The recent trend in party registration among Hispanic Floridians stands in contrast to the pattern among all Floridians. More Florida residents have registered to vote as Republicans than Democrats since 2016.
It is uncertain how these patterns will affect the upcoming presidential election. Florida has seen competitive elections in recent years, including those for president and state offices.
Miami-Dade County has most Hispanic registered voters, but fastest growth is elsewhere
There are 915,000 Hispanic registered voters in Miami-Dade County, or 37% of the state’s Hispanic total. Broward County follows with 11%, while Orange (9%), Hillsborough (7%) and Palm Beach (5%) round out the top five counties.
Hispanics account for 58% of all registered voters in Miami-Dade County, the largest share of any Florida county. Roughly half (48%) of registered voters in Osceola County are Hispanic, the second largest share in the state.
Yet when it comes to growth in the number of Hispanic registered voters over the past four years, other counties stand out. The number of Latinos registered to vote in Polk County grew by 54% from 2016 to 2020, the fastest growth among counties with at least 20,000 Latino registered voters in 2020 – and far faster than the statewide increase (+24%).
Fourteen other counties also exceeded the statewide growth rate in Latino voter registrations from 2016 to 2020. They include Lake (+49%), Pasco (+47%), Manatee (+43%), Marion (+41%) and Lee (+40%) counties. Overall, these 15 counties with large Latino registered voter populations grew faster than the state average, accounting for roughly 41% of the state’s increase in Latino registered voters since 2016. Many of these counties are in Central Florida, where Puerto Ricans make up the largest Latino origin population, according to a Pew Research Center analysis of U.S. Census Bureau data.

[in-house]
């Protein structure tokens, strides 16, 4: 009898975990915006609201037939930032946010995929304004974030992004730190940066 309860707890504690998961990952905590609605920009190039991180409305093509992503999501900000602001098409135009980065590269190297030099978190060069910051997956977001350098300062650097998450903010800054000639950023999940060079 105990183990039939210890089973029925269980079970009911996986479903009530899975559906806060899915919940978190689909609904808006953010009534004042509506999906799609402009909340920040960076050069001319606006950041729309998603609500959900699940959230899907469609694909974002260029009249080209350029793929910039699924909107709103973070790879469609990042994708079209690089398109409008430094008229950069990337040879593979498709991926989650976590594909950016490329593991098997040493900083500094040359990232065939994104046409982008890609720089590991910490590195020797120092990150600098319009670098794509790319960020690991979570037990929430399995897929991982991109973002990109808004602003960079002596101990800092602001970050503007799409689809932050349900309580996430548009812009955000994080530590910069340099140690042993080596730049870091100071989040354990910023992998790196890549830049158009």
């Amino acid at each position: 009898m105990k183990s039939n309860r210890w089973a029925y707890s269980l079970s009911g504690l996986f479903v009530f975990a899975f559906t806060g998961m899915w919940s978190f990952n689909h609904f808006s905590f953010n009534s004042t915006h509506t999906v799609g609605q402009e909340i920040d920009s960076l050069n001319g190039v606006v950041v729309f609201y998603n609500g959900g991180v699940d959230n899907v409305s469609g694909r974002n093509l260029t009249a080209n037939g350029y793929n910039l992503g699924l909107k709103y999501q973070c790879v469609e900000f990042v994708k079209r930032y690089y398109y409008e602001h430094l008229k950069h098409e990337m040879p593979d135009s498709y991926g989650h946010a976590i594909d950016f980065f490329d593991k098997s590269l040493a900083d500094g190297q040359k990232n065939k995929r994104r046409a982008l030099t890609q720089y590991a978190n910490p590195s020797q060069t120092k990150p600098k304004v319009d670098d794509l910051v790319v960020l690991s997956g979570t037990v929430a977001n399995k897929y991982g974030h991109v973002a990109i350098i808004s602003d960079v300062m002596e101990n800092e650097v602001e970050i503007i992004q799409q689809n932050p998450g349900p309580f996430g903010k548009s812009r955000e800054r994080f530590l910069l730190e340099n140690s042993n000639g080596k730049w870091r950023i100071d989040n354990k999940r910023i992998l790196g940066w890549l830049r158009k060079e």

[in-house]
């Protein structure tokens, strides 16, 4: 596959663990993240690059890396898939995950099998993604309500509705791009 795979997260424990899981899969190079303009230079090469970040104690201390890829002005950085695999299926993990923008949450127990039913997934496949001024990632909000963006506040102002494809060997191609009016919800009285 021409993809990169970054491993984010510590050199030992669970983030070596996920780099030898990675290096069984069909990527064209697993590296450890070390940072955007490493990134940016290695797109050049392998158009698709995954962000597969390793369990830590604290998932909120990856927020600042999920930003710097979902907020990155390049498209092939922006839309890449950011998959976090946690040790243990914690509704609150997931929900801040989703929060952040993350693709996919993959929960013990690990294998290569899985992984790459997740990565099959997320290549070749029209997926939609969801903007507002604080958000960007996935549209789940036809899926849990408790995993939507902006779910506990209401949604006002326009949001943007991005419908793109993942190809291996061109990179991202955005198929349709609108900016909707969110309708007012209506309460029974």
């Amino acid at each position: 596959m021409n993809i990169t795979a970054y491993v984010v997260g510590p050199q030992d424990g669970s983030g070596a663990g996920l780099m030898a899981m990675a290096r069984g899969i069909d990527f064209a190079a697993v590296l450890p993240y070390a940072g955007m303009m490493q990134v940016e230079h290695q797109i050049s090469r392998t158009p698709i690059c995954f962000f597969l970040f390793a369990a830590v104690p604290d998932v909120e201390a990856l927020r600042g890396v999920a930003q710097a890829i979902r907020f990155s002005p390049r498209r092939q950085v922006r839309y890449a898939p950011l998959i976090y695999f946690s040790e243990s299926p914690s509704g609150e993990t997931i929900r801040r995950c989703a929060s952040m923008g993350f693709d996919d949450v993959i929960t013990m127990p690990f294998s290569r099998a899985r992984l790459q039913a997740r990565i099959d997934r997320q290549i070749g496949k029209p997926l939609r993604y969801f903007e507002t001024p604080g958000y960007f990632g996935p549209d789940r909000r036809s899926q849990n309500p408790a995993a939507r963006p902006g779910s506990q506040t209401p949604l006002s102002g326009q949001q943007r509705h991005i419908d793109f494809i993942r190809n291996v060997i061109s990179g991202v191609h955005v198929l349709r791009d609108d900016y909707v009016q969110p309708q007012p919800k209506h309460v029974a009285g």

Cubans remain the largest Hispanic origin group electorate
Cuban Americans (29%) and Puerto Ricans (27%) are Florida’s two largest Hispanic origin groups when looking at eligible voters.
But as the state’s Hispanic population has grown more diverse over time, so too has its Hispanic electorate. Both Cuban Americans and Puerto Ricans have decreased as a share of Florida’s Latino electorate since 2008, while the share of those from other origin groups has increased (from 39% to 44% of eligible voters).
The number of Venezuelan eligible voters in Florida grew by 184% from 2008 to 2018 – the fastest growth of any Latino origin group, though they still only account for 2% of all Hispanic eligible voters in the state. Other groups that grew considerably faster than the statewide average include Peruvians (+109%), Ecuadorians (+106%) and Colombians (+102%). Again, however, each of these groups still makes up a relatively small share of the state’s Latino electorate (8% or less).
Compared with Latino eligible voters in the United States as a whole, those in Florida are more likely to be immigrants, younger and college graduates. They are also less likely to be proficient in English. (See table below for more information.)
But Florida’s Latino eligible voters are far from a monolith in terms of their background. For example, while 76% of Venezuelan and 74% of Colombian eligible voters were naturalized citizens as of 2018, the share was much lower among Mexicans (24%).
Note: This is an update of a post originally published Oct. 14, 2020.